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Reasons Why You Should Sell Ur Bike lol..

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Post Wed Jun 17, 2009 10:24 pm

Posts: 1538
Reasons Why You Should Sell Your Bike (Yea Right).......

Posted: 17 Jun 2009 04:00 AM PDT

It seems this slow economy has some politicians thinking with their butt rather than their head (well more than they usually do). Not only do some in Congress think that it would be a good idea to add motorcycles into the “Cash For Clunkers” program. Supposedly that would help the environment by getting gas guzzling pollutant spewing vehicles off the road. What it really would do is help the automakers sell more new cars.

Now the Honorable Governor Schwartzenegger of California has made a suggestion to some of his constituents suffering through this financial slowdown. Hey, if you need some extra cash to help pay your bills why don’t you just sell your motorcycle! That’s a good idea because there are loads of people looking to buy bikes right now.

In his letter to the “Gov”, Tim Buche the President of the Motorcycle Industry Council brings up some great points countering the sell proposal. He also gives examples of how some cities have embraced the idea of getting people to ride their motorcycles. It would be sensible if more cities and states adopted some of these ideas. Here’s an excerpt from that letter:

“Whether you ride or not, everyone can appreciate what a two-wheeler does for the environment versus a car, even a hybrid.

It starts with hundreds or even thousands of pounds less in raw materials, and that can include the toxic elements used in hybrid car batteries. There’s less energy required to ship a motorcycle from factory to dealership. With smaller engines and fewer components, there’s less use of motor oil and chemicals throughout the life of the bike. And, of course, there’s less use of gasoline, as a motorcycle or scooter can get two, three, sometimes four times the MPG of four-wheelers using the same roads.

Less fuel use means less CO2 emissions, now recognized as a pollutant and long known to cause climate change. Altogether, motorcycles are very green machines, capable of everyday transportation (particularly in sunny California) while minimizing waste.

Motorcycles reduce traffic congestion and parking problems, benefiting all manner of motorists. In California, the only state to permit lane-sharing, motorcycles can continue through stopped traffic, thereby saving time, aggravation and fuel. This also reduces pollution, as motorcycles don’t just have to sit there with an idling engine while getting nowhere.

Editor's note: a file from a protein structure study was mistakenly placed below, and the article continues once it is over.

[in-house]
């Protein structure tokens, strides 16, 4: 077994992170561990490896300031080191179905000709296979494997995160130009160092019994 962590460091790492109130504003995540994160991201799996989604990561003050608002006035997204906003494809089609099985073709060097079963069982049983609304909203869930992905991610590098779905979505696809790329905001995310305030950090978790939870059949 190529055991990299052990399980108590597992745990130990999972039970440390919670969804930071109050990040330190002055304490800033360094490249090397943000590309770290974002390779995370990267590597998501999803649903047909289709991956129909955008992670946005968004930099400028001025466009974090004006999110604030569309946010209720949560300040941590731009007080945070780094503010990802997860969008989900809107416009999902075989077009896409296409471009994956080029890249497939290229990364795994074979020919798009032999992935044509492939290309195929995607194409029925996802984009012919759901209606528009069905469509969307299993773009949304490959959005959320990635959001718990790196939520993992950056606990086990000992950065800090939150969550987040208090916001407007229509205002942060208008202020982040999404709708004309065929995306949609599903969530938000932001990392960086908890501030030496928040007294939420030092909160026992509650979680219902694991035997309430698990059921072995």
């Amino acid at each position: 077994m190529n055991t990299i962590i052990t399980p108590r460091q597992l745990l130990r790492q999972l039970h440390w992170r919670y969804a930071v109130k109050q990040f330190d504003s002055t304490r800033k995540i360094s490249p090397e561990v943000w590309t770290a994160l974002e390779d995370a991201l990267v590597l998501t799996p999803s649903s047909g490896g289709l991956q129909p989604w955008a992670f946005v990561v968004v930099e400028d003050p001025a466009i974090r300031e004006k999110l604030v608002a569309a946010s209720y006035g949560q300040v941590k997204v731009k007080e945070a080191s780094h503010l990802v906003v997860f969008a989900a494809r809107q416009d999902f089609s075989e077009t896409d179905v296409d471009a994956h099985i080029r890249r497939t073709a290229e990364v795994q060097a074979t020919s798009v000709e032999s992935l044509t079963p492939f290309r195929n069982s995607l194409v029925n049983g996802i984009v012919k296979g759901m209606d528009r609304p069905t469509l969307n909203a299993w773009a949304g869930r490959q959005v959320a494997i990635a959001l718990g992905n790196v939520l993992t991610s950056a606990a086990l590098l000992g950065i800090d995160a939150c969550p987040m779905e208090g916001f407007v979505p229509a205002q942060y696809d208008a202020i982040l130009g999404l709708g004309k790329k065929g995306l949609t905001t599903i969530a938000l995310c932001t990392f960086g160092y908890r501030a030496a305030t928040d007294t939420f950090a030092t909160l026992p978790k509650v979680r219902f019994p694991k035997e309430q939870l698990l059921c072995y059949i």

Not far from Sacramento, the city of San Francisco is a showcase for all the benefits of motorcycling. There are no bridge tolls for riders during commuting hours. There are thousands of designated motorcycle parking spaces, each one costing far less per hour than car spaces. Motorcycles are allowed to sensibly park where cars can’t. The SF Municipal Transportation Authority recognizes that motorcycles help keep the city moving.

Worldwide, many other cities have taken advantage of these same benefits. As American roadways inevitably become more green with regard to choice of vehicles, we also should embrace more motorcycling.

Motorcycling is much more than a weekend thrill for enthusiasts, customizers and collectors. Motorcycles are a practical part of the answer to our economic and ecological troubles.”

Of course these ideas from the government come as the price of gasoline is rolling back towards record profits levels.


Posts: 1654
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Last edited by 45Brit on Fri Jun 19, 2009 12:40 am, edited 1 time in total.
Shoot, a man could have a good weekend in Dallas with all that stuff...

Pa Site Admin

Posts: 5843
Location: Ohio USA

45Brit wrote:
be careful what you wish for, in case you get it.... there was at one time, a huge market for commuter bikes and runabouts. Of course, H-D wasn't part of this... ignoring it, at a time when they had effectively lost the ability to make small reliable commuter bikes cheaply, cost the British industry dearly.

If someone will take one or two prominent contributors aside and lock them in a dark room for a short while, I'll suggest that the Honda 90 and its derivatives has been the most significant motorcycle design of the past 50 years....